1. LE: What prompted the agency to change its name from M&C Saatchi PR to M&C Saatchi Public Relations?
Molly: We wanted to embrace our discipline of public relations and remind the industry what we felt this channel can really deliver upon for a brand and business. PR has become fairly synonymous with negative connotations including Spin and “absolutely fabulous” references and we wanted to provide our point of view of what we believe a best in class modern public relations company is all about – and the meaningful difference it can make to the brand partners we are privileged enough to work with.
2. LE: Do you think the misunderstanding of Public Relations is a problem that needs addressing by the whole industry? Why do you think it is so misunderstood?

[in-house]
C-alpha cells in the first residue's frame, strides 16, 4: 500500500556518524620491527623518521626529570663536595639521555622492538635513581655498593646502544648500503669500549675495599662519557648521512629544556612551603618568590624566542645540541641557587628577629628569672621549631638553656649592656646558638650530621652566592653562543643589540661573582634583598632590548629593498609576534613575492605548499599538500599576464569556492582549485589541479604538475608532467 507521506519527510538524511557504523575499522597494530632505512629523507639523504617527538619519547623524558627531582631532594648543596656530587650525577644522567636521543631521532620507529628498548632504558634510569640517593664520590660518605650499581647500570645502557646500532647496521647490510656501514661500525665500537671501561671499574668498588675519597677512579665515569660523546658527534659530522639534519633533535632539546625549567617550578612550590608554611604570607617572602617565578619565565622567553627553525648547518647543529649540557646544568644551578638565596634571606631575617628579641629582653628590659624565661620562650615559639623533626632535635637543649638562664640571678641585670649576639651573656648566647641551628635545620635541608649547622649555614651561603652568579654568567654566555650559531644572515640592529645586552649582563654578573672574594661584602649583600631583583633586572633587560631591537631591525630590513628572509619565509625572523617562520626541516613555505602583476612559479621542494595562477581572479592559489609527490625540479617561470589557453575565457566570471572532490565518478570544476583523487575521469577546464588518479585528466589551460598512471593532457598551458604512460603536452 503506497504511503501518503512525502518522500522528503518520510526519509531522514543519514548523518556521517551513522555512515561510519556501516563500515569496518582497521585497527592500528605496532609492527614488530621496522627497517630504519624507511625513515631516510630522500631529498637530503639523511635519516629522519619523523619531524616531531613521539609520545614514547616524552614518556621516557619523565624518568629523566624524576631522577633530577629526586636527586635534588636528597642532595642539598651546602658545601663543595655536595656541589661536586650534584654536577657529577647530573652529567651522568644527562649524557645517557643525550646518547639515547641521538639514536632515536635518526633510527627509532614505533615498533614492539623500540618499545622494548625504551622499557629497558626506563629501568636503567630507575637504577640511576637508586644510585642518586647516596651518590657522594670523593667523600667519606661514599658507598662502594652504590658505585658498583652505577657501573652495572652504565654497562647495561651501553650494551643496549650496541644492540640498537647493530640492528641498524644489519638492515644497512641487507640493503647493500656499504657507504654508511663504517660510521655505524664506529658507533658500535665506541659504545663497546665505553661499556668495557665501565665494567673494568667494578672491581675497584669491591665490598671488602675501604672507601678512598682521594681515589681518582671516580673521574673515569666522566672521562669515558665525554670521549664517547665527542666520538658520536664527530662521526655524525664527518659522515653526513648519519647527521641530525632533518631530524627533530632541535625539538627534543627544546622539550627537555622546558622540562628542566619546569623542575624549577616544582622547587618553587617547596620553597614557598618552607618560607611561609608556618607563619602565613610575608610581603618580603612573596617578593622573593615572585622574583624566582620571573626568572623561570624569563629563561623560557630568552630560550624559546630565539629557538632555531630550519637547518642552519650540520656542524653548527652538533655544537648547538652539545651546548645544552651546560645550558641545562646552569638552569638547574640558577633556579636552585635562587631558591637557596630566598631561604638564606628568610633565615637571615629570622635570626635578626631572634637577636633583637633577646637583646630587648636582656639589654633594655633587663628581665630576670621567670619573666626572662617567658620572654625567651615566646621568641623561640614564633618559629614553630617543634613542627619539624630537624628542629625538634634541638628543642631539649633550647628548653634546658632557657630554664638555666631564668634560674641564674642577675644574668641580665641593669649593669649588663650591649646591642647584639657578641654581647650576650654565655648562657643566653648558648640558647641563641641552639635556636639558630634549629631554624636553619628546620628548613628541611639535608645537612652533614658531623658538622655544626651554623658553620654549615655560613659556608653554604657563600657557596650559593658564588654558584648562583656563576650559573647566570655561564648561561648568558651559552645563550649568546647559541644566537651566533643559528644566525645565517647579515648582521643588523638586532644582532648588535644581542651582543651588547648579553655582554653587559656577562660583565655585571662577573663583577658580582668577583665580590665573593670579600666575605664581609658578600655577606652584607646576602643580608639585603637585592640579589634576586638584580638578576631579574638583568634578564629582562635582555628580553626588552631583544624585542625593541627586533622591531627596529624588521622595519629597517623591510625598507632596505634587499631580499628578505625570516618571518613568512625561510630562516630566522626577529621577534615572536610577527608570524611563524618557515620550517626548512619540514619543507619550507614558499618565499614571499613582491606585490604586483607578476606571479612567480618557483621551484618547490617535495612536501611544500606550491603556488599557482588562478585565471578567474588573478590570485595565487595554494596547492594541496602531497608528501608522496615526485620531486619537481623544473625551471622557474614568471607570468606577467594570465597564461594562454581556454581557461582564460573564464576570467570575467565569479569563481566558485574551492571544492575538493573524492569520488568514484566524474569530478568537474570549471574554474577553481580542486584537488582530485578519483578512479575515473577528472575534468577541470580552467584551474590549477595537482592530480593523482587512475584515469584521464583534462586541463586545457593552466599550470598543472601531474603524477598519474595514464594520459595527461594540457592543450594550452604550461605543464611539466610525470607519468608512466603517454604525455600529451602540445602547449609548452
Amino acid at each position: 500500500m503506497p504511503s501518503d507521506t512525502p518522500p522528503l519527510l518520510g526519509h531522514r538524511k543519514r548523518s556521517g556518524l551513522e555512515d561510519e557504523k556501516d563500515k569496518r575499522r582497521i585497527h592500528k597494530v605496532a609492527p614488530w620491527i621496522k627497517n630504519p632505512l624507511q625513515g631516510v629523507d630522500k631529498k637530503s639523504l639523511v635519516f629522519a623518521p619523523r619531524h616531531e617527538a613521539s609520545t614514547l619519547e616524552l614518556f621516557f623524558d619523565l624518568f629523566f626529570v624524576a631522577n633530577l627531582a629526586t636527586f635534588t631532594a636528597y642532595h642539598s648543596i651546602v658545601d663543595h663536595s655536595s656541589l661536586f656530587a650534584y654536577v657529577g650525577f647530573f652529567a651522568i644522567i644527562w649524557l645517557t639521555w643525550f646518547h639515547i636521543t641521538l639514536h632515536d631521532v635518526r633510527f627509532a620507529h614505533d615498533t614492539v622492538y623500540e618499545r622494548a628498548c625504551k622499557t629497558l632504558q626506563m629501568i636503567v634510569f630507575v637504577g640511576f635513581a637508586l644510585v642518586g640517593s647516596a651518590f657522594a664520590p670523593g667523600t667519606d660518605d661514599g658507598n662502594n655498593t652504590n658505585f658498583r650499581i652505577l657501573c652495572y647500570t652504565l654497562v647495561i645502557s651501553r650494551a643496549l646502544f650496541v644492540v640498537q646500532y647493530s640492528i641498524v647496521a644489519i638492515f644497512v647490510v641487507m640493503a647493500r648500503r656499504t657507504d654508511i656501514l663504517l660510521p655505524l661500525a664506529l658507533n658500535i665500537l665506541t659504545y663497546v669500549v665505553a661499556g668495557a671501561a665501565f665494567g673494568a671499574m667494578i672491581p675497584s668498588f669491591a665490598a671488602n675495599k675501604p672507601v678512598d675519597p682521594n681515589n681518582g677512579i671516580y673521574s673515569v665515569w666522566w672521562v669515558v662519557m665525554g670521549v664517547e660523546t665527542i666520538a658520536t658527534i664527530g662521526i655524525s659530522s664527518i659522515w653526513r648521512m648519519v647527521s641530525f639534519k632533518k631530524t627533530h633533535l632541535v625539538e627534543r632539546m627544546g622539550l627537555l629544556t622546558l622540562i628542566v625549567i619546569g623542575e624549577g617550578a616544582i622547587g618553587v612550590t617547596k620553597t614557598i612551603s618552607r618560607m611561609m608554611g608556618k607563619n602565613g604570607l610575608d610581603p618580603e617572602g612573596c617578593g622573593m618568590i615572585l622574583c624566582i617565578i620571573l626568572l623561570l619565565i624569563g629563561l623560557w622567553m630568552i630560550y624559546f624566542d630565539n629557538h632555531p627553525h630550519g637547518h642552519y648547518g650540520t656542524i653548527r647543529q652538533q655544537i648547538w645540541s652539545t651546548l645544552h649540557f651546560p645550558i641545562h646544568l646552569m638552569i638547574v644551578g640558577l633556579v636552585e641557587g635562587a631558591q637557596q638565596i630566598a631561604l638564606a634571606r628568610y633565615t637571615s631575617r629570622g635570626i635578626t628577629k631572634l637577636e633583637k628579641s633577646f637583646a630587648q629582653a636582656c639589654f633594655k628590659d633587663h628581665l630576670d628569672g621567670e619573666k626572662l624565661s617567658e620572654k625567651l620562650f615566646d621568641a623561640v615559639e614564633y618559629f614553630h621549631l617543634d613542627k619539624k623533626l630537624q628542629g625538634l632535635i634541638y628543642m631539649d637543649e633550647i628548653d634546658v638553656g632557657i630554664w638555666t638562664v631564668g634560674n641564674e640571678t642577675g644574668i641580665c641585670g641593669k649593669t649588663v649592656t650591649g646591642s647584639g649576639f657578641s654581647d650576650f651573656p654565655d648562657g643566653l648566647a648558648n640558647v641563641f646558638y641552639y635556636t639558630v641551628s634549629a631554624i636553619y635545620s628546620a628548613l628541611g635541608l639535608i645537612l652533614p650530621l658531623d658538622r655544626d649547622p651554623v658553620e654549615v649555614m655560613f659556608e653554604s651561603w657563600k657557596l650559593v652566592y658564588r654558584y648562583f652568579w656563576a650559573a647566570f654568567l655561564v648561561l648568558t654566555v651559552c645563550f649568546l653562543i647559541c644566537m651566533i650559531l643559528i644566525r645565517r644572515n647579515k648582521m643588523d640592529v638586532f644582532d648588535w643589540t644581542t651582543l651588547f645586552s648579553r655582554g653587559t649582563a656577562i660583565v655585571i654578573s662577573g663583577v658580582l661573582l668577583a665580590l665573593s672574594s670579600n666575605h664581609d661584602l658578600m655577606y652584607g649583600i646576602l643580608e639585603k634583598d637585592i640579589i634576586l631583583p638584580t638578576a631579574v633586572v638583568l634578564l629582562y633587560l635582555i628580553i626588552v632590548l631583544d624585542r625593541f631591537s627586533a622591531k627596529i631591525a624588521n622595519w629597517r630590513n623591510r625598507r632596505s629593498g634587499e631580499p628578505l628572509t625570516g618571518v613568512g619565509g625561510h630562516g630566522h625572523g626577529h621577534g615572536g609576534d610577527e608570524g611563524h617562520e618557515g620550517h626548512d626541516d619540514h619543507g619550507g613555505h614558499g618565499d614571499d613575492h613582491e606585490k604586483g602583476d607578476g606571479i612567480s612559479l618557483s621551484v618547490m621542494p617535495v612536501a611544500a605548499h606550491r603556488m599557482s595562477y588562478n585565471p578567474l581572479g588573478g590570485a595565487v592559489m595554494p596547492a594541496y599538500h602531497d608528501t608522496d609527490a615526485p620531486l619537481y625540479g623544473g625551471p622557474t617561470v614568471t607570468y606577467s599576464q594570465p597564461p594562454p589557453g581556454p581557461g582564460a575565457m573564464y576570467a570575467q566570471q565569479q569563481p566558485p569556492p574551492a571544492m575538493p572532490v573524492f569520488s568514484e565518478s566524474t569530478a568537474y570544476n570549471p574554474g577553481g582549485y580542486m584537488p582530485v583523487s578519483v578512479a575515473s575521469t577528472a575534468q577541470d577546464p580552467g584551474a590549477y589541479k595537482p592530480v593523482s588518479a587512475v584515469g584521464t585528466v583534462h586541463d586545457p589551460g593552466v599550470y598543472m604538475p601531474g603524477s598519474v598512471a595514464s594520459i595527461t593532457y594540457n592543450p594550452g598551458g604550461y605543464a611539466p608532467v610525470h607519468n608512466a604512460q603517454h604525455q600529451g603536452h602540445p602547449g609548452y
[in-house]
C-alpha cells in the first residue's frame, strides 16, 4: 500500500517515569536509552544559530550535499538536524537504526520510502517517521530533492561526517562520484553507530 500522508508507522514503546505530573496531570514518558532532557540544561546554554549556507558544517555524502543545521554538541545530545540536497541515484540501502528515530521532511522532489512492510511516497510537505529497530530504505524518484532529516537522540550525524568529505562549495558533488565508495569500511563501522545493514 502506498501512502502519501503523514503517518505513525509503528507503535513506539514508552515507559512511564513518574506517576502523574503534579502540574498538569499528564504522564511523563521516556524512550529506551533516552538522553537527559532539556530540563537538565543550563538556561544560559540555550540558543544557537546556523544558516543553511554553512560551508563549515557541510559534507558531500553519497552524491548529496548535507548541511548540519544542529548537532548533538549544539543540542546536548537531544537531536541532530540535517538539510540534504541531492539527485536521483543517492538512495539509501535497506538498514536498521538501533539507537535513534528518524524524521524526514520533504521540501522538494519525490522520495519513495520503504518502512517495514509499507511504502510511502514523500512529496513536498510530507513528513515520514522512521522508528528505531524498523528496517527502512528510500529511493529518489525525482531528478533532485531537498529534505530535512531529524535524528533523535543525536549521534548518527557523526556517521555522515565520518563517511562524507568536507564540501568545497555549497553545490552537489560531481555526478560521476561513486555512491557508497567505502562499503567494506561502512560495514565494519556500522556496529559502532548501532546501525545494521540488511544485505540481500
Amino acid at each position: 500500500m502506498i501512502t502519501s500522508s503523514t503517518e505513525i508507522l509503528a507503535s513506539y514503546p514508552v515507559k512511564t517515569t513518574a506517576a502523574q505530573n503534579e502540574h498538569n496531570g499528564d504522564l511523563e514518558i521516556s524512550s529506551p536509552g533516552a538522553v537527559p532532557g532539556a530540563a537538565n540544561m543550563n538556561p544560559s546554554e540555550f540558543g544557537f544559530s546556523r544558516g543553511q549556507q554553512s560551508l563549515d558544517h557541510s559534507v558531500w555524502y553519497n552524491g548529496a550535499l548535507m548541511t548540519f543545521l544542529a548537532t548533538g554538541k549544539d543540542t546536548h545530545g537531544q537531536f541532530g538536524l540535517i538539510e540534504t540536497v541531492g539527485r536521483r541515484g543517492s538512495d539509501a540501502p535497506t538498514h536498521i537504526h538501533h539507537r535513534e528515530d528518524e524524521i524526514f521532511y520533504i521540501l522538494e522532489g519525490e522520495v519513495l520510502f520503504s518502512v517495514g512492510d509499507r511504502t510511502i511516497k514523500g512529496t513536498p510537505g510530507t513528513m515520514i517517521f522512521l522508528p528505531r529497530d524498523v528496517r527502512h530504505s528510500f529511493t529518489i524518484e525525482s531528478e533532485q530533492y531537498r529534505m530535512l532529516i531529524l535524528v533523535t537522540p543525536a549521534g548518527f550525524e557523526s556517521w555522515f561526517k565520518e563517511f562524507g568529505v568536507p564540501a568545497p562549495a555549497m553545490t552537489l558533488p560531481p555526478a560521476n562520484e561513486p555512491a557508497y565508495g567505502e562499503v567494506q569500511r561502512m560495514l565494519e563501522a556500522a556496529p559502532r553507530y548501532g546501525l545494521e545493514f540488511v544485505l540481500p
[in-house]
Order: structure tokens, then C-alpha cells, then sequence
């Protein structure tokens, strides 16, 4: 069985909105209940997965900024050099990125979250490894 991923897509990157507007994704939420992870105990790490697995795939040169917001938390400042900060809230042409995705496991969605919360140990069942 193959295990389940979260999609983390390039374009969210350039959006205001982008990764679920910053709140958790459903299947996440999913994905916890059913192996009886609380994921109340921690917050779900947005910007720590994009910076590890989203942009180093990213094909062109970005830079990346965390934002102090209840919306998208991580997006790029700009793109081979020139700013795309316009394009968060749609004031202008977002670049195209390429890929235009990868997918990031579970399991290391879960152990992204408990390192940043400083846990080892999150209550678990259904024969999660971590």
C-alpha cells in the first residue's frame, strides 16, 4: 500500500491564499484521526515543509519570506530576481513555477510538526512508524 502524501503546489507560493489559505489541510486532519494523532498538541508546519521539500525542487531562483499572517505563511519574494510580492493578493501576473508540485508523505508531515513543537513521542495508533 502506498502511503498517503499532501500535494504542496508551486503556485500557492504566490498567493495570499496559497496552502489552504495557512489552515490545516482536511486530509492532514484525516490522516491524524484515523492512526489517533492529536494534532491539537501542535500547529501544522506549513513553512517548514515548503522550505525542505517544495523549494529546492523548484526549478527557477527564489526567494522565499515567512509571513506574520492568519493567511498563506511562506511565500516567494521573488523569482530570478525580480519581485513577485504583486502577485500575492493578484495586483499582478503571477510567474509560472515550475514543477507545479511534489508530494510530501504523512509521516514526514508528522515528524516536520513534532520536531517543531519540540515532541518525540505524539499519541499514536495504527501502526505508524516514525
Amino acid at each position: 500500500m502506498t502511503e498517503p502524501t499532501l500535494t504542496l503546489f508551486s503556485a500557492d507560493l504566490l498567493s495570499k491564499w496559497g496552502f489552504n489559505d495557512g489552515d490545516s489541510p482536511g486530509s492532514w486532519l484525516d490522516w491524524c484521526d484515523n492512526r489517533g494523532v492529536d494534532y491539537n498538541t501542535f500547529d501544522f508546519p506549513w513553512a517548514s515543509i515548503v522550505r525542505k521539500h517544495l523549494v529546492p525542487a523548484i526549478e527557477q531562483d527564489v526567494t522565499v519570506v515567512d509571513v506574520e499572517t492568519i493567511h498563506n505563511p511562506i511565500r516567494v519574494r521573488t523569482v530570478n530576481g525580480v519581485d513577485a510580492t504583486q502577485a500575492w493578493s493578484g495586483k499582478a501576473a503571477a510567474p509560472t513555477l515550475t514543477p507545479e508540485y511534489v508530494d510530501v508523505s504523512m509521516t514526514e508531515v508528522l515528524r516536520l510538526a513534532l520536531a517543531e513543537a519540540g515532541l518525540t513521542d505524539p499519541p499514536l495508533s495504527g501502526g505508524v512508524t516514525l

Molly: Ideally yes! Whilst we were the first public relations company to go back to the future and discuss what we believe is the importance of public relations and the role it plays as we enter the age of earned media, other large networks have followed addressing the public relations communication problem. The more we talk about what we do best and how we can help brands to engage with the right audience resulting in cultural and commercial impact, the more public relations will be seen as a necessary, strategic channel that should sit at the heart of any comms planning.
3. LE: I’ve recently seen discussions surrounding whether Public Relations still stands as its own discipline or whether it should be described as part of Marketing, what are your thoughts on this / where do you see the industry going in the next 5 years?